Flushing Fireworks and New Life

Mets find a way behind Francisco Lindor's power and leadership

Image credit: Roberto Carlo

What a night. Like, that was something else. If we didn’t know any better, that was the cataclysmic moment this team’s been waiting on for months. Now it’s just up to the Mets to turn it into something special.

Francisco Lindor put his signature on the night in bold print, smashing a three-run go-ahead homer in the second, a solo shot in the sixth, and the eventual game-winner off Chad Green in the eighth.

Oh, and a little bit of Saturday’s contest spilled into the following evening, too. On Saturday, as Taijuan Walker was being tagged for five runs early, Jonathan Villar made an unexpected visit to the mound.

From the outside looking in, it appeared it was a simple cool-down, which appeared to work as Walker set down 13 Yankees in a row following his hiccup. It turns out there was a more nefarious impetus behind the timeout.

Per Marly Rivera of ESPN (according to Sunday’s broadcast), the visit was to inform Walker that he may have been tipping pitches, and the Yankees may have been relaying that information to their hitters via whistles from the dugout.

So, as one does, while rounding the bases following his solo homer in the sixth on Sunday to put New York (N) ahead 6-4, Lindor made the Mets’ displeasure with the situation very well known. We don't mind that at all.

And the fun didn’t end there!

As Giancarlo Stanton was rounding the bases following his seventh-inning, game-tying, two-run homer off Brad Hand, the hulking slugger actually stopped on the basepaths to jaw with Lindor and Javier Báez, leading benches to empty and.. here, let’s take a look.

Lindor would have the last laugh, hitting his third homer of the game in the eighth, simply pointing to his bicep this time, to give the Mets a 7-6 lead that Edwin Diaz would hammer down in the ninth.

Again, what a night.

After the game, Lindor spoke about the fracas but first took a moment to thank the fans for the electricity they provided throughout an extremely emotional weekend.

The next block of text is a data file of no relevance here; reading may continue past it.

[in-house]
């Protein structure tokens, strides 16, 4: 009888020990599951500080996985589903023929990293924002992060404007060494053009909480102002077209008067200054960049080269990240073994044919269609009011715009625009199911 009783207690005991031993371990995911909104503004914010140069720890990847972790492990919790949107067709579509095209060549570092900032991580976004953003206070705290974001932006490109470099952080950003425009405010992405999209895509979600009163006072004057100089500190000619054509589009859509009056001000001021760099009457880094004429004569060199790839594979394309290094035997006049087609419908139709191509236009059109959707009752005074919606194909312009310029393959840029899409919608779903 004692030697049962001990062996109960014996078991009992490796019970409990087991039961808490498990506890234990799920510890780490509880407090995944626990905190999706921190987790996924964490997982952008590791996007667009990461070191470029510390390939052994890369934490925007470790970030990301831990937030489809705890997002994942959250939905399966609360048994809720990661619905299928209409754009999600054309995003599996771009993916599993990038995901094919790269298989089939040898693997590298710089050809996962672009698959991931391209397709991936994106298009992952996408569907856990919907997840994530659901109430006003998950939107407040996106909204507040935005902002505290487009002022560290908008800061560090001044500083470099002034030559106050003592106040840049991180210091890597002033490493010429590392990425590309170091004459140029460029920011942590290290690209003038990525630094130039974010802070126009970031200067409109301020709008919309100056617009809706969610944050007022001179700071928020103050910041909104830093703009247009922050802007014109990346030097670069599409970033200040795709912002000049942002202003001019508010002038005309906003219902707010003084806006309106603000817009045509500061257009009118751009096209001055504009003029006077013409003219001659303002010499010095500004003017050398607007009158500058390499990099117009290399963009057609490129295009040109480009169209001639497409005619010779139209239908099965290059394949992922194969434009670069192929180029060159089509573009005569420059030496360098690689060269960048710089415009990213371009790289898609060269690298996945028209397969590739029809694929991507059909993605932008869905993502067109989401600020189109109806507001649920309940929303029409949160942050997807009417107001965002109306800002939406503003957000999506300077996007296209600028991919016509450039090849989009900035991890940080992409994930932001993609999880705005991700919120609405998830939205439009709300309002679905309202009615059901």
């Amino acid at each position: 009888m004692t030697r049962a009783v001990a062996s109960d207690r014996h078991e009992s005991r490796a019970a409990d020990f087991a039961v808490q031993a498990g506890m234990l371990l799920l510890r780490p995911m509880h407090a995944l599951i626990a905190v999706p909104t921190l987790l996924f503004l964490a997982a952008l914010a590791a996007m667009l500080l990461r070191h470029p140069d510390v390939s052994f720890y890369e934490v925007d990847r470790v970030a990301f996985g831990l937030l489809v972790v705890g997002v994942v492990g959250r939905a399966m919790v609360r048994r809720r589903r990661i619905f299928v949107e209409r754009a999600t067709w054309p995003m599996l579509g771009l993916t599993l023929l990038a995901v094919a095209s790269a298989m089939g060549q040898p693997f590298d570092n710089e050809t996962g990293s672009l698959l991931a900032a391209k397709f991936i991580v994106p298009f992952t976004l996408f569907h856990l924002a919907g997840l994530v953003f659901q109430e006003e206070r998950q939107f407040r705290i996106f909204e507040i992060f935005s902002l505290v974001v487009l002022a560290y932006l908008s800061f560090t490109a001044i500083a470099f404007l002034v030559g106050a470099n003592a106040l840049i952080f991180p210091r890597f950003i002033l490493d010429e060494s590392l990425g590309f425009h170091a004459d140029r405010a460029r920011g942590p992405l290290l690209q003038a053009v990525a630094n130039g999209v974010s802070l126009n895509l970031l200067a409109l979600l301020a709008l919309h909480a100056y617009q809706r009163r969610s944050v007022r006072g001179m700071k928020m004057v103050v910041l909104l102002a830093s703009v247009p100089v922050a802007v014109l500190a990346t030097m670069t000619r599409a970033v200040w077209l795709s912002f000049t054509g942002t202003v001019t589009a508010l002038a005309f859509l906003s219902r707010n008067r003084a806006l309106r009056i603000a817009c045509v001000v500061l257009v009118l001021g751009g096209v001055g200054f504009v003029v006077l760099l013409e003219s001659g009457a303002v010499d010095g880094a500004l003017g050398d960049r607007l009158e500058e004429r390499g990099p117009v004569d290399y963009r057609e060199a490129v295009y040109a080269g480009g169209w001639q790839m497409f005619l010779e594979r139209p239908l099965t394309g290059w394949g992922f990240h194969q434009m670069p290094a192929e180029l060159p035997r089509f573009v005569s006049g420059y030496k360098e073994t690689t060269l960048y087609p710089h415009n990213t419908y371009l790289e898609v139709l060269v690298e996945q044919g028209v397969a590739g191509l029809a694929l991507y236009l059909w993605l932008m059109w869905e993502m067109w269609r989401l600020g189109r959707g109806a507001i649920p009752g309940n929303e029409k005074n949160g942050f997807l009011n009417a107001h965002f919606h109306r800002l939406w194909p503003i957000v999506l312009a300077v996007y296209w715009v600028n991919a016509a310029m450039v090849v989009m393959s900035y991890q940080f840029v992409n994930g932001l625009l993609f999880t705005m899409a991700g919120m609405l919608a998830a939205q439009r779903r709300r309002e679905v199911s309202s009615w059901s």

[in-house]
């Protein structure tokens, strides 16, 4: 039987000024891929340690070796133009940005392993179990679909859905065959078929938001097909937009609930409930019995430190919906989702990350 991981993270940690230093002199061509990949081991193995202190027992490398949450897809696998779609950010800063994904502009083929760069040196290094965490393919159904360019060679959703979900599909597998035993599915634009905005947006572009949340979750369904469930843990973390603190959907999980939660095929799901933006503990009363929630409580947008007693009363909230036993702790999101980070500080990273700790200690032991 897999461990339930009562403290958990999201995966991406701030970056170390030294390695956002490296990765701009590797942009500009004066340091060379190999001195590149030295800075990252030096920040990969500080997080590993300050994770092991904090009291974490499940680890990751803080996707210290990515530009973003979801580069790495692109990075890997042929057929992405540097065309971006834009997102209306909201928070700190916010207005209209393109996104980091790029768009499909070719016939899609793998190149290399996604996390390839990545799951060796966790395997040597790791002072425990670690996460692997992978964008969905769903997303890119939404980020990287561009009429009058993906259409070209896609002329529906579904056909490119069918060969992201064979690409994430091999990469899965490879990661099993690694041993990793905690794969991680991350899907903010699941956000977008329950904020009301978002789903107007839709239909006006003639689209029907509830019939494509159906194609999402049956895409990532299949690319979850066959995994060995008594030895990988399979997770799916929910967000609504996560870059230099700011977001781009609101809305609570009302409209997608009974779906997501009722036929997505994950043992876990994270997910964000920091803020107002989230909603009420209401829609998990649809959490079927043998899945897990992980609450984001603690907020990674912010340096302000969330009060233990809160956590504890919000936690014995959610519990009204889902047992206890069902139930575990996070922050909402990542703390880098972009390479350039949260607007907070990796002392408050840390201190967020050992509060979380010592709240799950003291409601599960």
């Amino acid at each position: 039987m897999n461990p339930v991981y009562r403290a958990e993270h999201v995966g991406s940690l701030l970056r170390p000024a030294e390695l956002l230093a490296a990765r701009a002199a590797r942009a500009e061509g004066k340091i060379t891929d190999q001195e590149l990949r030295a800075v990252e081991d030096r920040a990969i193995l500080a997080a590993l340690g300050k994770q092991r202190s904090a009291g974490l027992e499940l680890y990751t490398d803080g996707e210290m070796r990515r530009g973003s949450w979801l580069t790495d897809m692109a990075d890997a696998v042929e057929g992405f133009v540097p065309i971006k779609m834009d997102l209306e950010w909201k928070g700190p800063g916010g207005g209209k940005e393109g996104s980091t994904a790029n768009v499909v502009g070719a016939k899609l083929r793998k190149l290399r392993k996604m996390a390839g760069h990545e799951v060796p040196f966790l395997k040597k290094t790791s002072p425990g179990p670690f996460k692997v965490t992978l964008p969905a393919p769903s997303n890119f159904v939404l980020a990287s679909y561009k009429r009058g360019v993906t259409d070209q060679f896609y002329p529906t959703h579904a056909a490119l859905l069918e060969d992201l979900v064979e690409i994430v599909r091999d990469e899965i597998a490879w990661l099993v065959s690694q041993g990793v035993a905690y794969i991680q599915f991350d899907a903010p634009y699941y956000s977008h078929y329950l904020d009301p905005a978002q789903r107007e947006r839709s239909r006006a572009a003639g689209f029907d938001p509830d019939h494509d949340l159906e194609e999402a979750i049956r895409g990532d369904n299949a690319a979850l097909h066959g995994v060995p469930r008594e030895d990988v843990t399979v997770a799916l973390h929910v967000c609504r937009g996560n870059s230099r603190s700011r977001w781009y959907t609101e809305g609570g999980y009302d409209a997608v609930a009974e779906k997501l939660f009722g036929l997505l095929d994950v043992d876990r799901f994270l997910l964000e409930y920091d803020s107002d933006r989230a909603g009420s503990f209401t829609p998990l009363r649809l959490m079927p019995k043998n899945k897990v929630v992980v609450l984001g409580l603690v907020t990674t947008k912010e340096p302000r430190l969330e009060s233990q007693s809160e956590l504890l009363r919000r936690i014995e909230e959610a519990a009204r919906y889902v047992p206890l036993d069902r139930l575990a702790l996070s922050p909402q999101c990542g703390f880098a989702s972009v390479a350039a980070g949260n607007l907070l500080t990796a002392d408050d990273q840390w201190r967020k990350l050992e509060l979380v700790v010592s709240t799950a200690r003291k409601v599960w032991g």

“Wow, what an amazing weekend. The Mets fans put up an absolute show. It felt like the playoffs but [the temperature was] hot,” he said. “This weekend wasn’t for us. It was for everybody that fought out there and contributed to something that’s way bigger than the game.”

The Subway Series has undoubtedly lost some of its luster in recent years. It’s safe to say that vibe changed over the course of this weekend.

From a fan’s perspective, having seen the Subway Series evolve from its inception to its peak in 2000 to the run-of-the-mill occurrence it had become, what we witnessed this weekend in Flushing — anniversaries and otherwise — breathed new life into the “rivalry”, as well as into the Mets themselves.

As for the evening’s fireworks, Lindor mostly defused the situation in his postgame presser, acknowledging that Stanton appeared to simply want to say his piece, not start a physical altercation.

Though, regarding the origin of the dust-up, Lindor didn’t mince words.

“I can’t accuse them of whistling [to indicate] signs, because I’m not 100 percent [sure], but I know what I heard. I felt like there was something out of the ordinary going on,” Lindor said. “I’m not accusing them. I’m not saying they’re doing it 100 percent, because I don’t know. But it definitely felt that way. I took that personally.”

He sure did. And with impeccable timing.

Atlanta still leads the National League East by five games, but the Mets wake up Monday just three games out of the second NL Wild Card spot. Eighteen games left is more than enough to make some waves. Just gotta capitalize on the opportunity.

Onward and upward, friends. Let’s have some fun.


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